The internment of Japanese-American citizens during World War II is a chapter of United States history that some would prefer to pretend never happened. I remember finding out about this injustice as an adult, and wondering why it wasn't taught in any of my American History classes in school, or my class on Constitution, Citizenship and Public Issues (CCPI) - a required course for all High School Seniors in Maryland during the 1980s. It is especially baffling to me because while I was taking CCPI there were actually Congressional Hearings about the internment going on at the time. How could it not have been worthy of a class discussion?
In 1942, after the Japanese invasion of Peal Harbor San Diego Public Children's Librarian Clara Breed discovered that many of her most enthusiastic patrons, American children of Japanese descent, were going to be sent to "relocation centers" with their families. She asked them to write to her, providing them with penny postcards, asking that they let her know where they were and how they were doing. From this she began a correspondence with many of the children. She also provided them with books, toys, supplies, and material for making clothes.
Clara Breed saved the letters that the children sent her. In 1993 they were donated to the Japanese American National Museum (you can read some of the letters here), and they are the basis of this book.
The children tell stories of the substandard conditions to which they were subjected (for some their first stop after being evacuated from their comfortable middle class homes was a refurbished horse stable - still smelling of urine). Surrounded by barbed wires and armed guards the camps were poorly heated, and poorly equipped, making for an especially difficult adjustment. Even so, the children's letters are hopeful, and demonstrate strong spirits.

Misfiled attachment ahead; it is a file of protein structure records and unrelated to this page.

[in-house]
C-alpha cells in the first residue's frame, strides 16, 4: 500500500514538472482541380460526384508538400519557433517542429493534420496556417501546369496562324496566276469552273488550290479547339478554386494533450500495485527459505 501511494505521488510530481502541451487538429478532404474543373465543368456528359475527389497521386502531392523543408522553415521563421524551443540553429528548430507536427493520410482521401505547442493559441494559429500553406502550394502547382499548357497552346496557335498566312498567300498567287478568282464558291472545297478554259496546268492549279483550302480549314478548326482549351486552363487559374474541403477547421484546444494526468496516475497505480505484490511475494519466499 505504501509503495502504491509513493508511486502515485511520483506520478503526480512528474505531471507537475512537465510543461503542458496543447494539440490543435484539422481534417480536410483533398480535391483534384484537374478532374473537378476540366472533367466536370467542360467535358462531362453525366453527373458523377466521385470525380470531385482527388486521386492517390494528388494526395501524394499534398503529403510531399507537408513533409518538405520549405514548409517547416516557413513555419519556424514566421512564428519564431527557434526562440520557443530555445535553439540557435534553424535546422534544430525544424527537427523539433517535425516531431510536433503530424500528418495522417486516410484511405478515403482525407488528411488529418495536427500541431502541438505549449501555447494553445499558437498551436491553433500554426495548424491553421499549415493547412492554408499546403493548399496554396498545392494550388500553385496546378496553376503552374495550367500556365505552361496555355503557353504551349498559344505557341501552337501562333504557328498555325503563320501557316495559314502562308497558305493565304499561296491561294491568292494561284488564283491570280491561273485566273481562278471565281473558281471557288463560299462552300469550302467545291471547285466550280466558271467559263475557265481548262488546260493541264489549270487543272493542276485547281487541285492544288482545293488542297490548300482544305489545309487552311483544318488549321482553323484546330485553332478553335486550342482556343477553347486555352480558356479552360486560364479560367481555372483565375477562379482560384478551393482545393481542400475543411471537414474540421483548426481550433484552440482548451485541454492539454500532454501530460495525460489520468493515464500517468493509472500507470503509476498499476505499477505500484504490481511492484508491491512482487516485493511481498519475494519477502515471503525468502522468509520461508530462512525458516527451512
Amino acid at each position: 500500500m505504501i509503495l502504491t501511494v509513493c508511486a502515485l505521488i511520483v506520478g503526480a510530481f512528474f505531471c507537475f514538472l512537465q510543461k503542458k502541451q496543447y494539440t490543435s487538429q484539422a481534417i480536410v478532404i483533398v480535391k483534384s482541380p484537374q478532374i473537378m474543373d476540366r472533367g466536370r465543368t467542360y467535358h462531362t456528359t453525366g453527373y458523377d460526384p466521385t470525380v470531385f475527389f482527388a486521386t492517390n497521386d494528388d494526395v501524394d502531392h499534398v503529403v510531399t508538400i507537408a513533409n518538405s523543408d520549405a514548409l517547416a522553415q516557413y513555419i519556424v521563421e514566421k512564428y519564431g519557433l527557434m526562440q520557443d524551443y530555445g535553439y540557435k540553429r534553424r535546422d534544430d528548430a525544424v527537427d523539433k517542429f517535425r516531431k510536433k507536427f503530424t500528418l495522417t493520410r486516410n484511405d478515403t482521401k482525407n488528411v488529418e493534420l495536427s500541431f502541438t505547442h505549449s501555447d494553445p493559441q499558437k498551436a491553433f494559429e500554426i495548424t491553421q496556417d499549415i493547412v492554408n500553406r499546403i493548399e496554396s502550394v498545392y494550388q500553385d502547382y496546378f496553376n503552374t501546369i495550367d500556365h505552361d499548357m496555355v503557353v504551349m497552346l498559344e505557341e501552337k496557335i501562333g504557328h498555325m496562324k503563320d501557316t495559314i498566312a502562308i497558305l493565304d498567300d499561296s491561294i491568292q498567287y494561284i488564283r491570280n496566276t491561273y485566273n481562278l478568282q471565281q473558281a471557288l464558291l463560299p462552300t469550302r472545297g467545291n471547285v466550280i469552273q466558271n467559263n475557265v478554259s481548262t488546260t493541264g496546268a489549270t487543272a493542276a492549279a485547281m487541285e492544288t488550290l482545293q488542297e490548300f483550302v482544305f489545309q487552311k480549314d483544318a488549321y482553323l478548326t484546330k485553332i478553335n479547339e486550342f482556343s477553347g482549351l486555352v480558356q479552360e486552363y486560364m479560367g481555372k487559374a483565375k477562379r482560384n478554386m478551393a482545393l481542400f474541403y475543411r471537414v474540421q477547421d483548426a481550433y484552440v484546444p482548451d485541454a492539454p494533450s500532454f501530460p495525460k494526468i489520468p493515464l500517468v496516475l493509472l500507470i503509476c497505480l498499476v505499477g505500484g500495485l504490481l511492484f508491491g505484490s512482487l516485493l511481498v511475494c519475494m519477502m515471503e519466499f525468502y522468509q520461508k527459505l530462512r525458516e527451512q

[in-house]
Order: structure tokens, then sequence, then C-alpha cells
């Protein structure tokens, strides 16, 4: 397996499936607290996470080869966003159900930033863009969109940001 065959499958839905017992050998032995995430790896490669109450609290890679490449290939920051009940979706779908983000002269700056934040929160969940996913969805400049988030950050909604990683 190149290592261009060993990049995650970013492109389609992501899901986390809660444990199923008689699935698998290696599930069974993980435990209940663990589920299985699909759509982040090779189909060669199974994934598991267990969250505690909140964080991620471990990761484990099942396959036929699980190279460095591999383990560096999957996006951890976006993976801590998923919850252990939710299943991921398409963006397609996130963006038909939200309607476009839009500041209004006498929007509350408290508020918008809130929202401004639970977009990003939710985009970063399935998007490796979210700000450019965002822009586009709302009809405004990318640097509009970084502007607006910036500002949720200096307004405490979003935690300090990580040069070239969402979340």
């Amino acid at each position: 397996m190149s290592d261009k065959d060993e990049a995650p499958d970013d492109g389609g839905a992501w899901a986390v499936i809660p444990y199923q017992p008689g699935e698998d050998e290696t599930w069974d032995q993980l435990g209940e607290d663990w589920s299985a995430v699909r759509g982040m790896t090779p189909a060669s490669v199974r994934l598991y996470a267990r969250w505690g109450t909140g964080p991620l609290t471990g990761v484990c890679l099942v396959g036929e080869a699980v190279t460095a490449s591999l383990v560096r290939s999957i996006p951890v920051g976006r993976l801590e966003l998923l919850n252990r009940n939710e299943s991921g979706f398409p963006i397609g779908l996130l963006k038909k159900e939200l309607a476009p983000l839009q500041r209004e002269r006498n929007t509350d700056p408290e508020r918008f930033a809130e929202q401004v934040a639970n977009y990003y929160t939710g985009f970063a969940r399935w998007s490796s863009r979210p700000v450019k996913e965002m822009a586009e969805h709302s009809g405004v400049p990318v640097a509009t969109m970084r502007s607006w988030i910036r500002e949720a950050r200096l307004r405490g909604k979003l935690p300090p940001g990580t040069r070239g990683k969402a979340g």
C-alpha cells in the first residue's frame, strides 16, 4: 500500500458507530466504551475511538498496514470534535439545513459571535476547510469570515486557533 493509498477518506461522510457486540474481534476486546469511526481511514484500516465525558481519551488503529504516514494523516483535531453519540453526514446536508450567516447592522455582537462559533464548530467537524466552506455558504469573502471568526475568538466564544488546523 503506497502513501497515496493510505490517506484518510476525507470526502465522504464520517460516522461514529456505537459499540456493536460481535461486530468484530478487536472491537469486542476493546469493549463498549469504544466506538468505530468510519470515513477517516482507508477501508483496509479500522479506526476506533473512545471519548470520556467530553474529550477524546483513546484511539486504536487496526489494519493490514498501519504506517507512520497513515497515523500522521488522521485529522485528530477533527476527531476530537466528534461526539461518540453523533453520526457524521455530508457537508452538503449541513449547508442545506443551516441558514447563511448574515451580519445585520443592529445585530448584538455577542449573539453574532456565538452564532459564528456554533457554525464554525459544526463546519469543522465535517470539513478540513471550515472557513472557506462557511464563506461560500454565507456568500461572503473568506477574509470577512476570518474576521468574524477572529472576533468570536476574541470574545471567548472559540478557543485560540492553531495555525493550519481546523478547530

Also included in this work are excerpts from opinion pieces from newspapers at the time. The bigotry is clear. It is also true that some things don't change, although today we are more likely to read such comments as anonymous posts and "tweets".
This work is evidence of librarians' long-time commitment to social justice. One former correspondent explained when he was interviewed for the book that as a "neglected child" Miss Breed introduced him "to the magical world of books". Clara Breed championed the rights of an especially vulnerable population at a time when it was especially un-popular to do so. In an article written for the Horn Book magazine in 1943, Breed tells the story of her young friends. It is interesting to note the stereotypes, albeit positive ones, evident in her article, as well as the language that many will find rather politically incorrect for the 21st century.
I was especially interested to see one of the children wrote to Miss Breed about how much she enjoyed "playing library" and discovering that another one grew up to work in a library.
Interestingly, as I was finishing this book I found out about Allegiance a new musical currently being produced in New York that tells the story of the Japanese-American internment camps.